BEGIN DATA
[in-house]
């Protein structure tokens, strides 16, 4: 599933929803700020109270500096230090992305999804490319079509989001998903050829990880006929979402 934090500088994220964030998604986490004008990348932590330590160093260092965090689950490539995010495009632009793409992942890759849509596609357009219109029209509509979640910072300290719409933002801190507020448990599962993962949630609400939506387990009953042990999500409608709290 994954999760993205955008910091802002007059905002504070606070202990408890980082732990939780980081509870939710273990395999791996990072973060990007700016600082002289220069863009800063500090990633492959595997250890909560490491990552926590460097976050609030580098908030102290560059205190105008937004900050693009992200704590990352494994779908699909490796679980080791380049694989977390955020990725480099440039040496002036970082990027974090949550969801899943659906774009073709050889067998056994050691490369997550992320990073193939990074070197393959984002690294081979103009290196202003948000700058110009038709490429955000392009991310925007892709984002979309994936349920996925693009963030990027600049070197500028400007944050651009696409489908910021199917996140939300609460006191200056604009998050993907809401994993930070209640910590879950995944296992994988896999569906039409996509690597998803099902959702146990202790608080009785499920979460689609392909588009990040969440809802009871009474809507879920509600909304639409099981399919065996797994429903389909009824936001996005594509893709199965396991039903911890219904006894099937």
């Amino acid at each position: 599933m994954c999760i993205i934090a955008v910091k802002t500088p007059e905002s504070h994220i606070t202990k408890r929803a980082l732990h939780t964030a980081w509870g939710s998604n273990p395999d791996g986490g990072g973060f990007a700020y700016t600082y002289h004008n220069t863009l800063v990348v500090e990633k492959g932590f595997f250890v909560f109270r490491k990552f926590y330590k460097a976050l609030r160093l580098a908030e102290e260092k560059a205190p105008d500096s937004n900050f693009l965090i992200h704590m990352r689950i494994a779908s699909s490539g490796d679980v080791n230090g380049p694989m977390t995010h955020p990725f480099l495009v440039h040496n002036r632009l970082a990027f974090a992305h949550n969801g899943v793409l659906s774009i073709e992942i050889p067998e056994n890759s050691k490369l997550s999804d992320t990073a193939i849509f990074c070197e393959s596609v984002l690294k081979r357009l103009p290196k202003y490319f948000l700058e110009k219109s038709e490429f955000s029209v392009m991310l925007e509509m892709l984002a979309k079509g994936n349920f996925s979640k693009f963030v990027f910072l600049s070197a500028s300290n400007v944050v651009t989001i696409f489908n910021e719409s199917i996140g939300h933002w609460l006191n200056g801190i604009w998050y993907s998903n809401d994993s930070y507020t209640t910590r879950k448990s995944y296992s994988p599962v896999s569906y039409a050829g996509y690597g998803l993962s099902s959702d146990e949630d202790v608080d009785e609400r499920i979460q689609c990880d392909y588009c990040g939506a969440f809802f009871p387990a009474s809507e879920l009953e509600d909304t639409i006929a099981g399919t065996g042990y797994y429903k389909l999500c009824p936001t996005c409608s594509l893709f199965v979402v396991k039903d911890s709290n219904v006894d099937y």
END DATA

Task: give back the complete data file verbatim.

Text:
[in-house]
């Protein structure tokens, strides 16, 4: 599933929803700020109270500096230090992305999804490319079509989001998903050829990880006929979402 934090500088994220964030998604986490004008990348932590330590160093260092965090689950490539995010495009632009793409992942890759849509596609357009219109029209509509979640910072300290719409933002801190507020448990599962993962949630609400939506387990009953042990999500409608709290 994954999760993205955008910091802002007059905002504070606070202990408890980082732990939780980081509870939710273990395999791996990072973060990007700016600082002289220069863009800063500090990633492959595997250890909560490491990552926590460097976050609030580098908030102290560059205190105008937004900050693009992200704590990352494994779908699909490796679980080791380049694989977390955020990725480099440039040496002036970082990027974090949550969801899943659906774009073709050889067998056994050691490369997550992320990073193939990074070197393959984002690294081979103009290196202003948000700058110009038709490429955000392009991310925007892709984002979309994936349920996925693009963030990027600049070197500028400007944050651009696409489908910021199917996140939300609460006191200056604009998050993907809401994993930070209640910590879950995944296992994988896999569906039409996509690597998803099902959702146990202790608080009785499920979460689609392909588009990040969440809802009871009474809507879920509600909304639409099981399919065996797994429903389909009824936001996005594509893709199965396991039903911890219904006894099937």
């Amino acid at each position: 599933m994954c999760i993205i934090a955008v910091k802002t500088p007059e905002s504070h994220i606070t202990k408890r929803a980082l732990h939780t964030a980081w509870g939710s998604n273990p395999d791996g986490g990072g973060f990007a700020y700016t600082y002289h004008n220069t863009l800063v990348v500090e990633k492959g932590f595997f250890v909560f109270r490491k990552f926590y330590k460097a976050l609030r160093l580098a908030e102290e260092k560059a205190p105008d500096s937004n900050f693009l965090i992200h704590m990352r689950i494994a779908s699909s490539g490796d679980v080791n230090g380049p694989m977390t995010h955020p990725f480099l495009v440039h040496n002036r632009l970082a990027f974090a992305h949550n969801g899943v793409l659906s774009i073709e992942i050889p067998e056994n890759s050691k490369l997550s999804d992320t990073a193939i849509f990074c070197e393959s596609v984002l690294k081979r357009l103009p290196k202003y490319f948000l700058e110009k219109s038709e490429f955000s029209v392009m991310l925007e509509m892709l984002a979309k079509g994936n349920f996925s979640k693009f963030v990027f910072l600049s070197a500028s300290n400007v944050v651009t989001i696409f489908n910021e719409s199917i996140g939300h933002w609460l006191n200056g801190i604009w998050y993907s998903n809401d994993s930070y507020t209640t910590r879950k448990s995944y296992s994988p599962v896999s569906y039409a050829g996509y690597g998803l993962s099902s959702d146990e949630d202790v608080d009785e609400r499920i979460q689609c990880d392909y588009c990040g939506a969440f809802f009871p387990a009474s809507e879920l009953e509600d909304t639409i006929a099981g399919t065996g042990y797994y429903k389909l999500c009824p936001t996005c409608s594509l893709f199965v979402v396991k039903d911890s709290n219904v006894d099937y």